Washington: US President Barack Obama shed tears as he announced a series of new common sense measures meant to reduce gun violence, by passing Congress on the controversial issue.
"Every time I think about those kids, it gets me mad," Obama said as tears streamed down his cheeks in the East Room of the White House in the presence of a large number of victims of mass shootings.
He summoned the memory of the 20 elementary school children killed three years ago in Newtown, Connecticut.
Obama warned that the US gun lobby cannot be allowed to block government action.
"The gun lobby may be holding Congress hostage right now, but they can't hold America hostage," he said.
"All of us should be able to work together to find a balance that declares the rest of our rights are also important. Second Amendment rights are important, but there are other rights that we care about as well. And we have to be able to balance them, because our right to worship freely and safely -- that right was denied to Christians in Charleston, South Carolina," he said.
"That was denied Jews in Kansas City, and that was denied Muslims in Chapel Hill and Sikhs in Oak Creek. They had rights too. Our right to peaceful assembly, that right was robbed from moviegoers in Aurora and Lafayette.
Our inalienable right to life, and liberty and the pursuit of happiness, those rights were stripped from college kids in Blacksburg and Santa Barbara, and from high- schoolers in Columbine, and from first graders in Newtown," he said.
"First graders. And from every family who never imagined that their loved one would be taken from our lives by a bullet from a gun. Every time I think about those kids, it gets me mad. And by the way, it happens on the streets of Chicago every day," said the US president as he paused for a moment to control his emotions.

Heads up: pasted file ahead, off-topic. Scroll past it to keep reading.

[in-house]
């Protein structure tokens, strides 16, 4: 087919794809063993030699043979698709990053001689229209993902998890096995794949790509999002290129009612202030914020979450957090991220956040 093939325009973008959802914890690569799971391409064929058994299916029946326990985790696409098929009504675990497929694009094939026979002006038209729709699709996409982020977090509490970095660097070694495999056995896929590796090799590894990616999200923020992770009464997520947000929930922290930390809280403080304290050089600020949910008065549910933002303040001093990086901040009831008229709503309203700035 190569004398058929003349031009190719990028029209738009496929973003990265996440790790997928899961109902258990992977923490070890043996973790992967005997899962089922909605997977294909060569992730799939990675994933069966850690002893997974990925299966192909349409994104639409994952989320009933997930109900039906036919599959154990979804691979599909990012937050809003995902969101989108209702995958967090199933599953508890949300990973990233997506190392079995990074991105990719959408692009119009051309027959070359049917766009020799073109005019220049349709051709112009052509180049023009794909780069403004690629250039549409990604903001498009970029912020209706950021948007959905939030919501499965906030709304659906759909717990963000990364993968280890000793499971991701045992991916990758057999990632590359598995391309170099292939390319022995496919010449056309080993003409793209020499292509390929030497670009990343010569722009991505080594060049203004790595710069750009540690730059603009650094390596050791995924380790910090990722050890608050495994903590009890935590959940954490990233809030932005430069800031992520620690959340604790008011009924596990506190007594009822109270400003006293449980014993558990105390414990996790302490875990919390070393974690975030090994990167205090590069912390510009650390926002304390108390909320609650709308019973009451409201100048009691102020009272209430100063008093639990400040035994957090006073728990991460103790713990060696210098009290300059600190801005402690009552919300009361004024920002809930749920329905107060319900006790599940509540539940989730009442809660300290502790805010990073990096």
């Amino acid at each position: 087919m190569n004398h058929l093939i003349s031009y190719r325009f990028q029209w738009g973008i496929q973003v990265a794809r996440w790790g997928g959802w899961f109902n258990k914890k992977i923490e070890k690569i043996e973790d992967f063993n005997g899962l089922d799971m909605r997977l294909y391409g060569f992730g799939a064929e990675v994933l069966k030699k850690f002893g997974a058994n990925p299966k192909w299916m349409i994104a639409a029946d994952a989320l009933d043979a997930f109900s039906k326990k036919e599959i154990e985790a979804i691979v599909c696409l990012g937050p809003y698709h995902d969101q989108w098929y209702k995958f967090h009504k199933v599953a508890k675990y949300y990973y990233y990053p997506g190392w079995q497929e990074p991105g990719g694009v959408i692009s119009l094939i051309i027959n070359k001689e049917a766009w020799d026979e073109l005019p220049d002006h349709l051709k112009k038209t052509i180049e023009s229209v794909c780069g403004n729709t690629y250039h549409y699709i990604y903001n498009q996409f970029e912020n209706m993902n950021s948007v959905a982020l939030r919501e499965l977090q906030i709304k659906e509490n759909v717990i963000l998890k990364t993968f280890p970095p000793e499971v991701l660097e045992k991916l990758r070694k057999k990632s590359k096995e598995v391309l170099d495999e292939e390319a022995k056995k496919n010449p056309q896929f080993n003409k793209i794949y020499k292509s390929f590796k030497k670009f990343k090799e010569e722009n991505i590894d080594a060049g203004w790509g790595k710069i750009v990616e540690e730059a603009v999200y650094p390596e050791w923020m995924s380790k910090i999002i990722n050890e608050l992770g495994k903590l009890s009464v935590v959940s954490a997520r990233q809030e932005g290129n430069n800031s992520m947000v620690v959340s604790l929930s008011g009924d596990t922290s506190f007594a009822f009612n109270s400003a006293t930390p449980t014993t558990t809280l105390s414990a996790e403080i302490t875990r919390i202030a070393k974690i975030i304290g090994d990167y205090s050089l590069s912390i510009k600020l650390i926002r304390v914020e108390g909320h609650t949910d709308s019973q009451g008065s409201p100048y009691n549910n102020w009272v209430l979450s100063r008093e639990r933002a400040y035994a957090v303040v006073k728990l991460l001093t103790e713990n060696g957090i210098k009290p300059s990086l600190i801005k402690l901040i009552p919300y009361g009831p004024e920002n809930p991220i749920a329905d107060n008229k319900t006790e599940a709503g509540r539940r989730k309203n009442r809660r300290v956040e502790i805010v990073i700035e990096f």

Obama said the gun lobby is taking "Congress hostage, but they cannot hold America hostage."
"So, all of us need to demand that Congress be brave enough to stand up to the gun lobby's lies. All of us need to stand up and protect its citizens. All of us need to demand governors, and legislators and businesses do their part to make our communities safer," he said.
"We need the wide majority of responsible gun owners, who grieve with us every time this happens and feel like your views are not being properly represented, to join with us to demand something better," he added.
Announcing his executive measures, Obama said anybody in the business of selling firearms must get a license and conduct background checks or be subject to criminal prosecutions.
"We're also taking steps to make the background check system more efficient," he said.
"We're going to do more to help those suffering from mental illness get the help that they need," he said, adding that the government is going to boost gun safety technology.
Noting that the US is not the only country on Earth with violent or dangerous people, Obama said the US is only advanced country on Earth that sees this kind of mass violence erupt with this kind of frequency.
"It doesn't happen in other advanced countries. It's not even close," he said.
"Instead of thinking about how to solve the problem, this has become one of our most polarised, partisan debates," he said.
"I am not on the ballot again, I am not looking to score points. I think we can disagree without impugning other people's motives or without being disagreeable. We don't need to be talking past one another, but we do have to feel a sense of urgency about it," Obama said.
He called for a united front by the people in support of his gun control laws.
"We have to be just as organised in the defence of our kids. This is not that complicated. The reason Congress blocks laws is because they want to win elections. If you make it hard for them to win an election if they block those laws, they'll change course, I promise," he asserted amidst applause.
However, he acknowledged that it is a tough call.
"It will be hard and it won't happen overnight. It won't happen during this Congress; it won't happen during my presidency. But a lot of things don't happen overnight. A woman's right to vote didn't happen overnight, the liberation of African-Americans didn't happen overnight. LGBT rights, that was decades' worth of work. So just because it's hard that's no excuse not to try," he said.
According to a White House fact sheet, over the past decade in America, more than 100,000 people have been killed as a result of gun violence-and millions more have been the victim of assaults, robberies, and other crimes involving a gun.
With PTI Inputs